Balkhair also noted how the name of the collection, which translates to “good nights” from Arabic, was derived from her family name — something Abyat surprised her with.

“My mother and father were over the moon when they realized that Abyat gave us a shout-out with the name of the collection,” she said.

The two candle-holders in the collection also serve as a modern twist on the traditional fanoos lanterns.

Asmaa Gadri, who lives in Jeddah, picked up a pair of those candle-holders after seeing them at her local branch.

“I fell in love instantly when I saw them,” Gadri told Arab News. “They’re so beautiful and I’m even more happy now that you’ve told me it’s by a Saudi designer,” she said.

Balkhair has collaborated with numerous companies to create curated collections before, such as her work with Nivea Creme, Bobbi Brown and Sephora, among other brands. But in each of those collaborations, they were for niche audiences, only meant for specific customers or to be used for a limited time.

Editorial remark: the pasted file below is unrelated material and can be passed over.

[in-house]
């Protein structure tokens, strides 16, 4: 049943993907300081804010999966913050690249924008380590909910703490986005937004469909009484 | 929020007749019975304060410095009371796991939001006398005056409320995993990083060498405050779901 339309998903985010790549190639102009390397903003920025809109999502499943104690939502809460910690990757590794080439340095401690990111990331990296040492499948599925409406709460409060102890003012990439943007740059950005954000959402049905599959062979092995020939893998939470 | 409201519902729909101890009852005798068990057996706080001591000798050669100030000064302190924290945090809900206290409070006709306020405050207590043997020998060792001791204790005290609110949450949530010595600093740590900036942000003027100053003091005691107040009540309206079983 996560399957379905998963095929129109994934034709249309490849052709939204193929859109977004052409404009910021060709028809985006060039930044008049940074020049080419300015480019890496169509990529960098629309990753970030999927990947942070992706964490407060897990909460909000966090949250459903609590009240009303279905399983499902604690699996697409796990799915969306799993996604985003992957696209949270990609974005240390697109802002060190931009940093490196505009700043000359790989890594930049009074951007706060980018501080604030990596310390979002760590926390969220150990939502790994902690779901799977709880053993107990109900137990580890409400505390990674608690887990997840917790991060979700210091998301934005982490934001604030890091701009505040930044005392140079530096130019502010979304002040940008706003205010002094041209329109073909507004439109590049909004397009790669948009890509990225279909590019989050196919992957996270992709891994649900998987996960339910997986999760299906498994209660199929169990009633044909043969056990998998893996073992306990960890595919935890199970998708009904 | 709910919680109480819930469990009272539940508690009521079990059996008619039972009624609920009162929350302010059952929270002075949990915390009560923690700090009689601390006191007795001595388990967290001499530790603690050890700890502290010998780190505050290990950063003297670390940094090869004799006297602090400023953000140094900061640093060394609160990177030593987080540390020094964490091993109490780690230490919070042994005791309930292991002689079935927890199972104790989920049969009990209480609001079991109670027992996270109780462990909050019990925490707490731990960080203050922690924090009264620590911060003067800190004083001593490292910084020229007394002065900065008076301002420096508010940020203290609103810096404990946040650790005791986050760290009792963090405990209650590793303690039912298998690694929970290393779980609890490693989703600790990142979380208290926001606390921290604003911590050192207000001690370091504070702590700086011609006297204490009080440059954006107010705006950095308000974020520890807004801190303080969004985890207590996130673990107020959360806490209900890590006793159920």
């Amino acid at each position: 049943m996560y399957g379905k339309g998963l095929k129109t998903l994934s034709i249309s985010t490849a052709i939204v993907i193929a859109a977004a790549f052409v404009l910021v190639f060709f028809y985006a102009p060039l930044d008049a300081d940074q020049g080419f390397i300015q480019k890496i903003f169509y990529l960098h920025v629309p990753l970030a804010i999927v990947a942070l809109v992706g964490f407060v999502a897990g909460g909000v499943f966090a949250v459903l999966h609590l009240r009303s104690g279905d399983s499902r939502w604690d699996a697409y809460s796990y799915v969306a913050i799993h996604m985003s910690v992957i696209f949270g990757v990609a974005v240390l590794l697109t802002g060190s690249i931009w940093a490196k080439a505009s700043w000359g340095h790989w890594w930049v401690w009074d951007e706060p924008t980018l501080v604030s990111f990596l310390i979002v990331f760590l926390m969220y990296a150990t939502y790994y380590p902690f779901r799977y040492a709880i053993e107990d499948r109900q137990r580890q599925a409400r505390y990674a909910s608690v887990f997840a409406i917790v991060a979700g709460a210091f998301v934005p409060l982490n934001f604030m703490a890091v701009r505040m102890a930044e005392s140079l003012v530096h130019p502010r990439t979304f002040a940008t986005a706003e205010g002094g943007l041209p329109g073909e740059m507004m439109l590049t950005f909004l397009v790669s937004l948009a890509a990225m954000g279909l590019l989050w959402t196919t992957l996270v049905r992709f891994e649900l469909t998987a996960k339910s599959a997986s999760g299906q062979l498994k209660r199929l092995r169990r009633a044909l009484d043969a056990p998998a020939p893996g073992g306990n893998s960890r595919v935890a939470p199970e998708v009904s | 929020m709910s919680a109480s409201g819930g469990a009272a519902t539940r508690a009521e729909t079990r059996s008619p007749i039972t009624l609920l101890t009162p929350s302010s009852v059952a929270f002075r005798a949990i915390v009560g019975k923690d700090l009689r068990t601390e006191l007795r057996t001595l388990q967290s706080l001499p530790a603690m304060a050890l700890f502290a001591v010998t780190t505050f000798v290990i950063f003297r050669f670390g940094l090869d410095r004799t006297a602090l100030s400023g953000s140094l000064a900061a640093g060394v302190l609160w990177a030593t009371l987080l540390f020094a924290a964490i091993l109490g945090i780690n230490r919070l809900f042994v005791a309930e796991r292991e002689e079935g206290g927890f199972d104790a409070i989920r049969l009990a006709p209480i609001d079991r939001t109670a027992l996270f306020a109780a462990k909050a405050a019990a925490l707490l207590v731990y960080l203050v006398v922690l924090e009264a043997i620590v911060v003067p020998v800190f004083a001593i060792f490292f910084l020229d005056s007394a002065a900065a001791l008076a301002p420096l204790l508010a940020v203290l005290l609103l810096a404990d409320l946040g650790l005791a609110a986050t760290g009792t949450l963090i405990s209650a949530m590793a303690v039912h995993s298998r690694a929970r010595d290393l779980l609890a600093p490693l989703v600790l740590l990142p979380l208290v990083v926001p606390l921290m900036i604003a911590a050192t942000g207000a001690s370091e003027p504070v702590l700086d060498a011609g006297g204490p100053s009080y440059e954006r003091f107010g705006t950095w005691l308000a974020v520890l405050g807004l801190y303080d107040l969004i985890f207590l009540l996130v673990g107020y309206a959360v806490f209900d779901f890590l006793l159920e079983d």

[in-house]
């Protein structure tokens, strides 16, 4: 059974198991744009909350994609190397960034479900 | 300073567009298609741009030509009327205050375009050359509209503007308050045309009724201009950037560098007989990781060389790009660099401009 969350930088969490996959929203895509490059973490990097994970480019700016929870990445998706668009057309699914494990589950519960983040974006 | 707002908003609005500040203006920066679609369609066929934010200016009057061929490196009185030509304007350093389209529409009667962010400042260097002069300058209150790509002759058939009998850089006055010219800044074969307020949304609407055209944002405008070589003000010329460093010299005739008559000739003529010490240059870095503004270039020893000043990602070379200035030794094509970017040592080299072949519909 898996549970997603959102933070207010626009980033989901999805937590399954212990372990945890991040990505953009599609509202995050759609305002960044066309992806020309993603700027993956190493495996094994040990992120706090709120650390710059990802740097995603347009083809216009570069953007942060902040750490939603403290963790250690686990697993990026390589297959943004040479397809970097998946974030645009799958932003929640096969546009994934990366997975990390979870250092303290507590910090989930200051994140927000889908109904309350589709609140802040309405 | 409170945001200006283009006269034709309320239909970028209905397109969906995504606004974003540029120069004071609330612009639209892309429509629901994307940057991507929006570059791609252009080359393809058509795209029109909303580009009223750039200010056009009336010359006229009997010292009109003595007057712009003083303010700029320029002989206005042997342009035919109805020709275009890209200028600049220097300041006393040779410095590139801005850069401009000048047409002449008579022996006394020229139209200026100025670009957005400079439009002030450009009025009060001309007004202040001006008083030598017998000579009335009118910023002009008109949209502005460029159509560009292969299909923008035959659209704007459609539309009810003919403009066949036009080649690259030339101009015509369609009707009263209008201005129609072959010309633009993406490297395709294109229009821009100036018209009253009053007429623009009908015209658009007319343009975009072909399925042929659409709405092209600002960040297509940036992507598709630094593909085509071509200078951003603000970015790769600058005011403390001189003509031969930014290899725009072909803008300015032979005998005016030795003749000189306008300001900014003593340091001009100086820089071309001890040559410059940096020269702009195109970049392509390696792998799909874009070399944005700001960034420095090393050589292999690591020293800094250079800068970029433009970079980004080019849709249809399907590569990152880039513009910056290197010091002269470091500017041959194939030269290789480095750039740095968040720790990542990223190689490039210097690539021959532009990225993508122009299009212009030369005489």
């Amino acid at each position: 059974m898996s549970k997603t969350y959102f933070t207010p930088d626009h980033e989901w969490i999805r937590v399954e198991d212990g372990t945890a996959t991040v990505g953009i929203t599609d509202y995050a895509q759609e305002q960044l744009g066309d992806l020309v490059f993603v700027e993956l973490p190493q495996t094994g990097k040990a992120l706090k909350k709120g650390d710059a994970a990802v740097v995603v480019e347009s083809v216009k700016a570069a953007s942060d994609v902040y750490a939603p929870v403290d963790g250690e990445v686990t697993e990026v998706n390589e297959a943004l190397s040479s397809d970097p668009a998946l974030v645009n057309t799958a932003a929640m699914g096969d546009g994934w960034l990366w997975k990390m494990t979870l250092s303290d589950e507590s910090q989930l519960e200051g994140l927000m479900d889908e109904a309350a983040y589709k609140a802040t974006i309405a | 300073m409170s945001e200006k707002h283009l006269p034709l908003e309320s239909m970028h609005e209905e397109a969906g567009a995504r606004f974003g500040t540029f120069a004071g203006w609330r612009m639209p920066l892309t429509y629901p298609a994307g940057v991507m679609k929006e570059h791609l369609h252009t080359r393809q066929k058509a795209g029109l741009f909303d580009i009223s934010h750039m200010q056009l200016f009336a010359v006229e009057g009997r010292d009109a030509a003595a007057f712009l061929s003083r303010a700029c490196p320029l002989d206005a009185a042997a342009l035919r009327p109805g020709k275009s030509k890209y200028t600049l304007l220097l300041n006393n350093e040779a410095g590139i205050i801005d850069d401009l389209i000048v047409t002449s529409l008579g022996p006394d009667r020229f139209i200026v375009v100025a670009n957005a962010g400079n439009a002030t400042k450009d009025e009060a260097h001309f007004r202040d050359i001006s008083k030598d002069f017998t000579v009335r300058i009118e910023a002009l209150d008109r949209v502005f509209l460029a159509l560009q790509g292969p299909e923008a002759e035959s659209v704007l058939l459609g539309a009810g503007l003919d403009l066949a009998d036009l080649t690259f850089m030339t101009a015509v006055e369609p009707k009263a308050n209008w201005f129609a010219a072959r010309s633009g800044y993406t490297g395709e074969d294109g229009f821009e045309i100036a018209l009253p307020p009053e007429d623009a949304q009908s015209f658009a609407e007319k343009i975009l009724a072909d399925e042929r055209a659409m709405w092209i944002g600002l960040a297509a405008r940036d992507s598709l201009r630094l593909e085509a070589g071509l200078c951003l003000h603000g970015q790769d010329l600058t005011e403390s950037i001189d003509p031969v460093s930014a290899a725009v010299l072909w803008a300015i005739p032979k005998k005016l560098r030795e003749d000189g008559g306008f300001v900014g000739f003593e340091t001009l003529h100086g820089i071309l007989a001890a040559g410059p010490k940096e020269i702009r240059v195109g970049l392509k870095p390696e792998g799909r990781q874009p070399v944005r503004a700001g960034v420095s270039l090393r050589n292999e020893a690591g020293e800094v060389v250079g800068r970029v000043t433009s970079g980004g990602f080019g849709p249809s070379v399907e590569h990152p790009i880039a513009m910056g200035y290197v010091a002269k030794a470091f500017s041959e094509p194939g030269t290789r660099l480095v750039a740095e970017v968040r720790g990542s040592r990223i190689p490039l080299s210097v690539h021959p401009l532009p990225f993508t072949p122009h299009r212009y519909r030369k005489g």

This was the first opportunity where she designed for the entire family — from the youngest to the oldest member and those in between.

Balkhair hopes people such as Gadri would consider using her collection all year long. She does not want her collection to be something to be pulled out of a box or dusty cupboard and washed to be used once a year or only on a special occasion.

“I want to connect your story to my story, I love to emit emotion and let people connect. I want to celebrate the cheerful gathering! In my childhood, Ramadan gave me joy — it wasn’t just Eid,” Balkhair said.

“I am excited to produce a product that involves things we can use daily — not only in Ramadan,” she said. “But, first, I hope people eat the best foods and have the most blessed month. I joke that Ramadan would be sponsored by me,” Balkhair said with a laugh.

The collection will be available during Ramadan at Abyat stores Kingdom-wide and online.